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For some it’s like saying goodbye to an old friend

As of last week, Boulder City’s 99 Cents Only store closed its doors for good.

It was announced in April that the discount store would be closing all 371 locations. While in bigger towns and cities, word of the closures may not have been felt by many. But here, it’s another story.

Granted, as time went on, finding anything with a 99-cent price was like a game of Where’s Waldo. Still, its closure will have an impact on BC residents.

Not only did we lose a discount store, we also lost a pseudo-grocery store. While living in Sedona, Ariz., I’d often swing in and pick stuff up on my way back home, because there wasn’t one where I lived. In the year since moving back, I became adept at keeping track of items I knew I’d want to get there as opposed to any other shopping option, such as greeting cards, cleaning products and often, fruits and vegetables.

When we announced the closure in the Review and asked for the public’s input, the responses came fast and furious. Many, who are on a fixed income, said this will reduce their options and cut further into their household food budget. Many others gave their ideas of what they’d like to see in that building, the most common of which being some sort of grocery or discount store.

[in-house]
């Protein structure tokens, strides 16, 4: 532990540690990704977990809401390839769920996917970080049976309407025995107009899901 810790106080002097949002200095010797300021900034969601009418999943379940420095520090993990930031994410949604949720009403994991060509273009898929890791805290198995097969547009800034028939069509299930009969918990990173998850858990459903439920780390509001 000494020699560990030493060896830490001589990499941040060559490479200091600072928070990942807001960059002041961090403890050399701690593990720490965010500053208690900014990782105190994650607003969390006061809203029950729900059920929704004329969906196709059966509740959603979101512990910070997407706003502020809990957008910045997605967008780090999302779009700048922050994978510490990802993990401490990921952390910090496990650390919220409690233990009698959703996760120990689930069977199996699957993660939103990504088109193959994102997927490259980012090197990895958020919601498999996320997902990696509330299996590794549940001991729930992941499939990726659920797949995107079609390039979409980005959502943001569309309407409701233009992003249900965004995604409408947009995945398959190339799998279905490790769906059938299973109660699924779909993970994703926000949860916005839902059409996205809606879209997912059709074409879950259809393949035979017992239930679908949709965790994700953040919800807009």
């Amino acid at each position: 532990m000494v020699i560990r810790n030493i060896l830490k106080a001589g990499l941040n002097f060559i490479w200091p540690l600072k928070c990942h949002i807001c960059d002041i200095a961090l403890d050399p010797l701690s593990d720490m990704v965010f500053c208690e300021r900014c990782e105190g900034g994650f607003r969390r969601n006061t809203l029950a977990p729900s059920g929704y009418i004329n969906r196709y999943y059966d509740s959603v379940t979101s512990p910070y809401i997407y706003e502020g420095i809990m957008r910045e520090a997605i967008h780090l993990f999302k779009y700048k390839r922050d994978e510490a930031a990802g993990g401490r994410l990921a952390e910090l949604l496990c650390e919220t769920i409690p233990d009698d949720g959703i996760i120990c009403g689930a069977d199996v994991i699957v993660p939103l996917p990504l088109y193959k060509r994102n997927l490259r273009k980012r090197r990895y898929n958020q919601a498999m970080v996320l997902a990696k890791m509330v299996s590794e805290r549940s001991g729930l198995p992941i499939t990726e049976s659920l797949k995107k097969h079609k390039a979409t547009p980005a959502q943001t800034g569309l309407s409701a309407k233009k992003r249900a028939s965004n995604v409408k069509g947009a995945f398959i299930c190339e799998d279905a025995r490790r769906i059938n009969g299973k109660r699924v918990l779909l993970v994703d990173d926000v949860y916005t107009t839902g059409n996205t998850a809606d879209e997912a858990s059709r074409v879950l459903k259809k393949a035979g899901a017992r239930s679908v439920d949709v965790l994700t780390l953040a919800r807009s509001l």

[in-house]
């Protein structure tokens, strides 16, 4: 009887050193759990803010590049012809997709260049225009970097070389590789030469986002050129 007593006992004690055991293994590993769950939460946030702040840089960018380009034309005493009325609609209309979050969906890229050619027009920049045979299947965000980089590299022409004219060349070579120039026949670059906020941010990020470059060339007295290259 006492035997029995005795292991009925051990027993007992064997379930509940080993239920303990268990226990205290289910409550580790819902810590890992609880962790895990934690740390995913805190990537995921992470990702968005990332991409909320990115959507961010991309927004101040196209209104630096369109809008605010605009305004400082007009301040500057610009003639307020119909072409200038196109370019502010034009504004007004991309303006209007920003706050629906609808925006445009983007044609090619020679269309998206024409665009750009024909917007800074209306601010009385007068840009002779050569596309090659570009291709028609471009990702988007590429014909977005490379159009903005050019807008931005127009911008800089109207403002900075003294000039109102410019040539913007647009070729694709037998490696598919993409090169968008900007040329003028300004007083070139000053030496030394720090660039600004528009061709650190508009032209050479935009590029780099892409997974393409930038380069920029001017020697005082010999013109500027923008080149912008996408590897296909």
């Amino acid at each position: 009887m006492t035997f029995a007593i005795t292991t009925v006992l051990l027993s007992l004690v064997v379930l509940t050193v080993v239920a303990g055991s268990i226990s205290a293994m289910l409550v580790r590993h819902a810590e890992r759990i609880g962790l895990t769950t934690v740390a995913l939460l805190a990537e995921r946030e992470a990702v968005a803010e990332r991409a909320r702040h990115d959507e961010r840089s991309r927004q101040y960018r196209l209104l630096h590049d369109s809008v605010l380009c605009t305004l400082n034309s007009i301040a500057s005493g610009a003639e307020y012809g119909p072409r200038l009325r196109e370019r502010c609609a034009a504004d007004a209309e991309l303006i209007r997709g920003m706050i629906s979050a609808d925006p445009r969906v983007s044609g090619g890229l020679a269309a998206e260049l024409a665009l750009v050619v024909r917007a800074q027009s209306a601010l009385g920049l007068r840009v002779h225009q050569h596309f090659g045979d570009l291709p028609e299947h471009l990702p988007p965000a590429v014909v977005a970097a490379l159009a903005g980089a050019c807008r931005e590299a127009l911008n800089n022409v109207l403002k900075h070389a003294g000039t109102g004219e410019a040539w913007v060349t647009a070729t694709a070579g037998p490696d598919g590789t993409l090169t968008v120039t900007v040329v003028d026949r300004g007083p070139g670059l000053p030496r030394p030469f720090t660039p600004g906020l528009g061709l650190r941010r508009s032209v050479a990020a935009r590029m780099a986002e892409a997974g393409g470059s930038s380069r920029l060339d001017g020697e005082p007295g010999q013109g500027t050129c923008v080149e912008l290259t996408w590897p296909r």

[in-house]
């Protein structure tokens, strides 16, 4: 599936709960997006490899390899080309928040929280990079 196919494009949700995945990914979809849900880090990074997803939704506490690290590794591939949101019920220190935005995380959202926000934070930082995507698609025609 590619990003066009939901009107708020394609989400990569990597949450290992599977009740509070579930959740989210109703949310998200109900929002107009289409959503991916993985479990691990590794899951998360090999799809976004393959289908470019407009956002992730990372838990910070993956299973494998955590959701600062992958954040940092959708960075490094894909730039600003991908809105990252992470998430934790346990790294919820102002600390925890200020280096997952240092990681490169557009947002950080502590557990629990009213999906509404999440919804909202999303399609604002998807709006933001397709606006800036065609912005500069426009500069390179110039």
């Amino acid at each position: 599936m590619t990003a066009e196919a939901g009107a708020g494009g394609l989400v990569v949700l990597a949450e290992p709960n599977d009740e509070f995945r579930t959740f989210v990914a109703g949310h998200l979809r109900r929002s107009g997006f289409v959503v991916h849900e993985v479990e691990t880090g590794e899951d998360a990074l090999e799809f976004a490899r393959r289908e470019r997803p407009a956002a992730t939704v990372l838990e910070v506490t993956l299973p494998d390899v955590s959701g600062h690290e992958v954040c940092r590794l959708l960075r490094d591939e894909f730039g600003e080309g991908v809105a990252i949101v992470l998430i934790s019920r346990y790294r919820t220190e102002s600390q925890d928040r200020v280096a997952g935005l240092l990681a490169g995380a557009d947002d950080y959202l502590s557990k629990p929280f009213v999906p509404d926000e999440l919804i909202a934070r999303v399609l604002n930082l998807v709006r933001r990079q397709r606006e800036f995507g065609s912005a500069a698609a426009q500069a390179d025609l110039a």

Many have questioned why a second grocery store has yet to move into Boulder City, specifically into the old Vons location. Sadly, that shopping area could become an eyesore with two of the town’s largest commercial spaces now empty.

Earlier this year, I wrote an article about the number of prominent vacant commercial spaces in town, with Vons being one of them. I talked with Chamber CEO Jill Rowland Lagan and current acting City Manager Michael Mays.

“We’d love to have another grocery store in the community,” Mays said. “We’ve heard from residents who have said that it’s a need.”

Both noted that mid-sized retail companies need certain traffic counts and population base before they will consider a community and right now those numbers are not high enough in Boulder City.

Rowland Lagan said with the opening of I-11 those traffic figures have decreased dramatically and that before it opened, Smith’s had shown some interest in building a grocery store at a different location in town. She also said she’s been told many times that retrofitting the Vons building would be cost-prohibitive and because of that, grocery stores would rather build from scratch.

I know what you’re thinking, how is it that three grocery stores survived in Boulder City not all that long ago in Vons, Albertsons (before the two merged) and Central Market? A valid question, but as Rowland Lagan and Mays pointed out, the numbers are just not there because of traffic and let’s face it, Boulder’s fairly stagnant population growth now and presumably in the years to come. And as May pointed out, they get lots of inquiries from residents but the city can’t force a chain to move here.

For now, as shoppers we’ll have to do our due diligence when it comes to sales and coupons, make the occasional trip to Henderson or Las Vegas and keep our fingers crossed that a second option will want to someday call Boulder City home.

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